Since at least 1996, a steady stream of transportation engineers, architects, planners, economists and urban experts has come to Hamilton year after year and told us the same message: we need to tame and convert our urban streets to make them more pedestrian-friendly, more business-friendly, and more community-friendly.
A study published in 2000 using Hamilton collision data found that children are 2.5 times more likely to be killed on a one-way street than a two-way street. This is consistent with broader research finding that one-way streets are more dangerous for pedestrians, mainly due to a deadly combination of higher vehicle speeds and driver inattention on streets designed to feel like highways.
Similarly, the general consensus is that street retail is more successful on two-way streets, due to a combination of factors: slower traffic means pedestrians feel safer, drivers can actually see business signs as they pass, and it is much easier to drive to a destination on a two-way street because it does not require overshooting and backtracking to approach from the right direction.
A study published just this summer from the Hamilton Chamber of Commerce concluded that walkable streets are "economic infrastructure that attract employment and should be invested in accordingly."
More generally, walkable two-way streets allow for more community cohesion than one-way streets, because they enable more interpersonal interactions between residents. In Hamilton, two-way conversion supports improved neighbourhood equity for the urban neighbourhoods that are home to most of our one-way streets.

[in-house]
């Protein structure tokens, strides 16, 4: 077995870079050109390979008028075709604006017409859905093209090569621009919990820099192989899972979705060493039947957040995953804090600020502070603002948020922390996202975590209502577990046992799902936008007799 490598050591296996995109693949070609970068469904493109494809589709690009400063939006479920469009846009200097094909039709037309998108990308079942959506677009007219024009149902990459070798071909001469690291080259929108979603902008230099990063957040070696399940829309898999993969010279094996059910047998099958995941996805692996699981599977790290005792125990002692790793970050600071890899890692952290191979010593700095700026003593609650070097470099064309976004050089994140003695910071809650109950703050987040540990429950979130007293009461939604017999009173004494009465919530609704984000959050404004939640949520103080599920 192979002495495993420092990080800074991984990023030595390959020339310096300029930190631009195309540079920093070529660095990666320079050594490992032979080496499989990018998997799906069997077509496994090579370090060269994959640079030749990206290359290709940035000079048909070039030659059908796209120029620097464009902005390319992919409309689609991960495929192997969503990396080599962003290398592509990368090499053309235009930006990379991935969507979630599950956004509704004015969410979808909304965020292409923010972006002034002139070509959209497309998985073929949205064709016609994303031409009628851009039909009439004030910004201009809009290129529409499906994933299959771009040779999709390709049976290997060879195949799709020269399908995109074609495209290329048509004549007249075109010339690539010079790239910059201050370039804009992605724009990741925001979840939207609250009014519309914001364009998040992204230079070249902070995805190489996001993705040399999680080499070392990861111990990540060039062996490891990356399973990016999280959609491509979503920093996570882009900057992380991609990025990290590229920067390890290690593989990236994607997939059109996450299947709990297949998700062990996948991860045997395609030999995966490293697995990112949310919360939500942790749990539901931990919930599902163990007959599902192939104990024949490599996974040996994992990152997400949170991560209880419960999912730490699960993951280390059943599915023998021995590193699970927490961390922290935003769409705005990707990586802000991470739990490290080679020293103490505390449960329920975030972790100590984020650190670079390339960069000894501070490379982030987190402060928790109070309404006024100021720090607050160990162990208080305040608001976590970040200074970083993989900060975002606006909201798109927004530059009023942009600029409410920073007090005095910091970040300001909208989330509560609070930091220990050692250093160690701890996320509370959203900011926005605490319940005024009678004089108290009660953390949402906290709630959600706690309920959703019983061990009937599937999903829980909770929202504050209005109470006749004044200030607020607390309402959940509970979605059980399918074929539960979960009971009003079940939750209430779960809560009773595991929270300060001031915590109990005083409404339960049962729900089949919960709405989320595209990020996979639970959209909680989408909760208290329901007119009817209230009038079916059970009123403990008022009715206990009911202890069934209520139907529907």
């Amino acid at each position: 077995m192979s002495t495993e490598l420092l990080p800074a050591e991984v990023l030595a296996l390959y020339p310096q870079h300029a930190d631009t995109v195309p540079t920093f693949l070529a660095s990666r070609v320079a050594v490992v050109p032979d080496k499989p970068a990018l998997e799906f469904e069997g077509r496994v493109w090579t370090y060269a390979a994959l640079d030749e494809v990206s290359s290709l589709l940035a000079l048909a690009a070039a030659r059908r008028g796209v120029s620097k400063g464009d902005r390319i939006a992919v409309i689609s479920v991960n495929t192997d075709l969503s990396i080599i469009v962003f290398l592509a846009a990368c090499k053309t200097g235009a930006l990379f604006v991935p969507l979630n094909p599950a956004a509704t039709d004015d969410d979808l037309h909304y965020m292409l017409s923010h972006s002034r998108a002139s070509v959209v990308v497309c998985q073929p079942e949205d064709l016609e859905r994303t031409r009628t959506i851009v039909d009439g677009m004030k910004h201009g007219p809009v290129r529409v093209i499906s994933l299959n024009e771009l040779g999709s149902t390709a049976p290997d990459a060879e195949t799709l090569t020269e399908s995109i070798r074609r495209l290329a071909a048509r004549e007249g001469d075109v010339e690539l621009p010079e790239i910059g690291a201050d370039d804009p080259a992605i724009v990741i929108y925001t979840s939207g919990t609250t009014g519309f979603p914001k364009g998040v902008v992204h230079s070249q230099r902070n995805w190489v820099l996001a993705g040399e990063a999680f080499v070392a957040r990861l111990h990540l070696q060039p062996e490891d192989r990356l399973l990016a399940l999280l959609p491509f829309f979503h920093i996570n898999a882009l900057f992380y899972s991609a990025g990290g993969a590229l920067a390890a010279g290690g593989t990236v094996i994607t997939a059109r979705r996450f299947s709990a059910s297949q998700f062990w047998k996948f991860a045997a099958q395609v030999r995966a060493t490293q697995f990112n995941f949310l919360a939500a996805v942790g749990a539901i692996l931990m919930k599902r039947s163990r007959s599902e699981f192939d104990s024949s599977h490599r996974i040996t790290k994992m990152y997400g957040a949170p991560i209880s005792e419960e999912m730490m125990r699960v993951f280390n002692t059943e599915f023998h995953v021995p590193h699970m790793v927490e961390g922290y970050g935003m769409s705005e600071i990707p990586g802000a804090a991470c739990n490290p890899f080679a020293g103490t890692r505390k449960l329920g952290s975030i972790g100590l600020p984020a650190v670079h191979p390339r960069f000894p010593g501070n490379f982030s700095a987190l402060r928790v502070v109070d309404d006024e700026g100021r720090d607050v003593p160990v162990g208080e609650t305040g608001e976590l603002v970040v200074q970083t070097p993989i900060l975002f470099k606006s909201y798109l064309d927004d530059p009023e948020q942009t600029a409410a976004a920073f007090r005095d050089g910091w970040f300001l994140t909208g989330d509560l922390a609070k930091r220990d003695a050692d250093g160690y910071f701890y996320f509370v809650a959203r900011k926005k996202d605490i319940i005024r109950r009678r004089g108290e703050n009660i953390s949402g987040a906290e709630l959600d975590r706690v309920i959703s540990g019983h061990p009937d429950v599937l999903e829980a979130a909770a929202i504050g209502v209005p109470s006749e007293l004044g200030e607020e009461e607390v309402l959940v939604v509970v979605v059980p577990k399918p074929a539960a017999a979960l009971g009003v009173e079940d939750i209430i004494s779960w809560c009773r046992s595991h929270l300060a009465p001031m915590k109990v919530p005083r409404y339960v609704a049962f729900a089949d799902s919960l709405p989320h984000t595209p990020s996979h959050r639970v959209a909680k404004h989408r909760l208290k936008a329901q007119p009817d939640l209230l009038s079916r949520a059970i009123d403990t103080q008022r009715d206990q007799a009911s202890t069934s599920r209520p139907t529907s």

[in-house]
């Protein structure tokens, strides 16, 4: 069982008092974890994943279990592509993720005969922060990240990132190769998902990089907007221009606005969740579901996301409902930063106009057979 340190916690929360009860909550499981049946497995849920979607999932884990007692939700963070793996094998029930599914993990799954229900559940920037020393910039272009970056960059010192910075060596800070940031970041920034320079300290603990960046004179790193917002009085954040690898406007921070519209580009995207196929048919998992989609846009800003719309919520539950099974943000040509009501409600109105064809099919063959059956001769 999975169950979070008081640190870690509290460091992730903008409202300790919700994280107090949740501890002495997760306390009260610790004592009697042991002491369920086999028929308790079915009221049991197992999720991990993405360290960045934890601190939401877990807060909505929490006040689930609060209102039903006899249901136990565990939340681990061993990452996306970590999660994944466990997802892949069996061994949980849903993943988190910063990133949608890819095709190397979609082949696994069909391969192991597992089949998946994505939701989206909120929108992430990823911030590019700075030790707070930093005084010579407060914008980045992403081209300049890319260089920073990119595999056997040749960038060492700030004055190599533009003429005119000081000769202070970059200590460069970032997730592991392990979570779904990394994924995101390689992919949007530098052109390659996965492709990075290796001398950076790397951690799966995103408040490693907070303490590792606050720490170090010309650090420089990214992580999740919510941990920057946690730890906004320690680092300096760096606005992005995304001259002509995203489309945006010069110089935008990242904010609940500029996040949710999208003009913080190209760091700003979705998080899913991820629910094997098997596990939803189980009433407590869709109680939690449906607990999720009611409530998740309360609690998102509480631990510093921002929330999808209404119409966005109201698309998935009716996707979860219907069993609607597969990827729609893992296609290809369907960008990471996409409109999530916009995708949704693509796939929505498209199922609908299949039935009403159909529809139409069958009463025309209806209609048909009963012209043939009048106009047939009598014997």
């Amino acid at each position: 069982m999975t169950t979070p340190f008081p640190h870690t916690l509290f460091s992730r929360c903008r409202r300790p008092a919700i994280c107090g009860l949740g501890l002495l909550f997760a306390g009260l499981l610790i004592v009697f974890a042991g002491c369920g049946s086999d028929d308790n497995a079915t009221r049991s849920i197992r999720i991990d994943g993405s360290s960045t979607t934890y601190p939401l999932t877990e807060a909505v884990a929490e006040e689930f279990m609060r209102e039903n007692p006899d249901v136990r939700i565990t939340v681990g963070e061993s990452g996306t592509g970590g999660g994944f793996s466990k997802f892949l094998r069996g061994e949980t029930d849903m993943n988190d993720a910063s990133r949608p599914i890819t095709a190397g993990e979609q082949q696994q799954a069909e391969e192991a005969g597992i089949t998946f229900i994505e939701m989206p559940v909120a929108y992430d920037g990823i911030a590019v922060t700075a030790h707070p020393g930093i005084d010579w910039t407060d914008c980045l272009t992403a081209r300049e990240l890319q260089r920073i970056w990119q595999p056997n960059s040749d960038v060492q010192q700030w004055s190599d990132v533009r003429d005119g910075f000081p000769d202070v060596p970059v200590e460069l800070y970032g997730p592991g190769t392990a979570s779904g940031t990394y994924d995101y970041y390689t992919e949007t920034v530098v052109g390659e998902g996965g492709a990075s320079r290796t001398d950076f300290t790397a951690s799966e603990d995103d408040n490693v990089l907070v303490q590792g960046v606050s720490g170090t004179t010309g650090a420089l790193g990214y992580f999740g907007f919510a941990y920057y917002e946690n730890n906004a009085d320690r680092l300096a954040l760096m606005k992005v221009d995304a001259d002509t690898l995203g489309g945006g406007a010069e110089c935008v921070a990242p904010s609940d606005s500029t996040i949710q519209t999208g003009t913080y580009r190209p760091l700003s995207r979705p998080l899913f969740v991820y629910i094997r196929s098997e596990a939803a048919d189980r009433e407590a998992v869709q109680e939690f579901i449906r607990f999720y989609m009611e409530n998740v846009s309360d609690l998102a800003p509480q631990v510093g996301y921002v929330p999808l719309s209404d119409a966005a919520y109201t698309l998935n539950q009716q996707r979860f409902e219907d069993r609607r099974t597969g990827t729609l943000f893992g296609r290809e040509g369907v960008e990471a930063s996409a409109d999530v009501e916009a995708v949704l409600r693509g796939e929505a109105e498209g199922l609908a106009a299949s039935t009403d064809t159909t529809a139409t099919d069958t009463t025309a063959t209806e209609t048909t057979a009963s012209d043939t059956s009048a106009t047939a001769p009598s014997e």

Perhaps most important, dozens of other cities have already converted their streets back to two-way and are enjoying the benefits.
Those cities have not experienced the negative impacts that have suburban councillors so scared. This is due in part to the elastic nature of traffic: increased lane capacity induces more traffic, and reduced lane capacity causes some traffic to "disappear".
Transportation engineers clearly understand this phenomenon, but Hamilton's traffic modelling systems do not take it into account and our planners assume that traffic volumes will remain constant if lane capacity changes.
What do you think, Hamilton? Where do we go from here?